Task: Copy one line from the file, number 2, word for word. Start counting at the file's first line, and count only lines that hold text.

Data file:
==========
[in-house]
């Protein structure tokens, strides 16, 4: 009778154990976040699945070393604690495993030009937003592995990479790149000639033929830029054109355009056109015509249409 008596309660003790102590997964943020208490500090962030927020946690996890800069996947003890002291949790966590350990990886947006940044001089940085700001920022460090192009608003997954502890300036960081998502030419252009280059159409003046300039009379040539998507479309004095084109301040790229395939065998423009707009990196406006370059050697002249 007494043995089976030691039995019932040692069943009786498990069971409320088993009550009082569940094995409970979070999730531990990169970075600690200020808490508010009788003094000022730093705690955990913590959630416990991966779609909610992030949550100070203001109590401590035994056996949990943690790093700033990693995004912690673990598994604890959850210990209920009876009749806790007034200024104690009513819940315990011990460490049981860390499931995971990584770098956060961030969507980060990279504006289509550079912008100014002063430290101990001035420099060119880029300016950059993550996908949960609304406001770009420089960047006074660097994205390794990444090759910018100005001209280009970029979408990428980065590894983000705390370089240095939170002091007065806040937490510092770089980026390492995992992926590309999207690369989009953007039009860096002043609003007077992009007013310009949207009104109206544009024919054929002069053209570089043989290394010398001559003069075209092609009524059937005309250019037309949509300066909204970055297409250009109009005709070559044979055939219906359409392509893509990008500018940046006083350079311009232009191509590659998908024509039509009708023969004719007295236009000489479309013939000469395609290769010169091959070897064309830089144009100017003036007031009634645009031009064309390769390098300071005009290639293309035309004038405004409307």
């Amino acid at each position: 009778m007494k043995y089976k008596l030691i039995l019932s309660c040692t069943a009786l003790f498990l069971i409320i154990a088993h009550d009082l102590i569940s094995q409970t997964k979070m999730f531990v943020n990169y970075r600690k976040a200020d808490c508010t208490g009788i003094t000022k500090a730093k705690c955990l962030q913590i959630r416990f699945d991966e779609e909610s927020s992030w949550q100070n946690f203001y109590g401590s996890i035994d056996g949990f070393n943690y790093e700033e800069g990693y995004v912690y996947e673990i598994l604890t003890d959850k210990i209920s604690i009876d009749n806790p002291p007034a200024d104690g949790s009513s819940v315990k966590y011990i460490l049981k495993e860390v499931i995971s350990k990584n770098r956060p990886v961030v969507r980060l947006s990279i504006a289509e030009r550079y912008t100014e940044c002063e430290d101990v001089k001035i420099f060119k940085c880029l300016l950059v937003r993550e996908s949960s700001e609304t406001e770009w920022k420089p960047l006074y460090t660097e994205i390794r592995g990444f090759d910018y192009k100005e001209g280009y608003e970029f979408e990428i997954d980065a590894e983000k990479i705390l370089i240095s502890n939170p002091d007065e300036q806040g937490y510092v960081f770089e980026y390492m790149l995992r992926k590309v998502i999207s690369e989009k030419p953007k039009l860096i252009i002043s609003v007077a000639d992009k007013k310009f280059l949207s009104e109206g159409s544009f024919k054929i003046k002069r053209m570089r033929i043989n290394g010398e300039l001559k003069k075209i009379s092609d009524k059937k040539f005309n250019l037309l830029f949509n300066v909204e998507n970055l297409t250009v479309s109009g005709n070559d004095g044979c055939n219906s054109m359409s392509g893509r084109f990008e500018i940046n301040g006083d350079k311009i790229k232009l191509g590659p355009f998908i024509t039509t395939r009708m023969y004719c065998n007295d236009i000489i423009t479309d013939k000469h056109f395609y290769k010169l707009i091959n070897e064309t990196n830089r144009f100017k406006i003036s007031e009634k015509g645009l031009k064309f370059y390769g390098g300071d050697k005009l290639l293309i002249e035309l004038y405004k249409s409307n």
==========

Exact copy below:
């Protein structure tokens, strides 16, 4: 009778154990976040699945070393604690495993030009937003592995990479790149000639033929830029054109355009056109015509249409 008596309660003790102590997964943020208490500090962030927020946690996890800069996947003890002291949790966590350990990886947006940044001089940085700001920022460090192009608003997954502890300036960081998502030419252009280059159409003046300039009379040539998507479309004095084109301040790229395939065998423009707009990196406006370059050697002249 007494043995089976030691039995019932040692069943009786498990069971409320088993009550009082569940094995409970979070999730531990990169970075600690200020808490508010009788003094000022730093705690955990913590959630416990991966779609909610992030949550100070203001109590401590035994056996949990943690790093700033990693995004912690673990598994604890959850210990209920009876009749806790007034200024104690009513819940315990011990460490049981860390499931995971990584770098956060961030969507980060990279504006289509550079912008100014002063430290101990001035420099060119880029300016950059993550996908949960609304406001770009420089960047006074660097994205390794990444090759910018100005001209280009970029979408990428980065590894983000705390370089240095939170002091007065806040937490510092770089980026390492995992992926590309999207690369989009953007039009860096002043609003007077992009007013310009949207009104109206544009024919054929002069053209570089043989290394010398001559003069075209092609009524059937005309250019037309949509300066909204970055297409250009109009005709070559044979055939219906359409392509893509990008500018940046006083350079311009232009191509590659998908024509039509009708023969004719007295236009000489479309013939000469395609290769010169091959070897064309830089144009100017003036007031009634645009031009064309390769390098300071005009290639293309035309004038405004409307």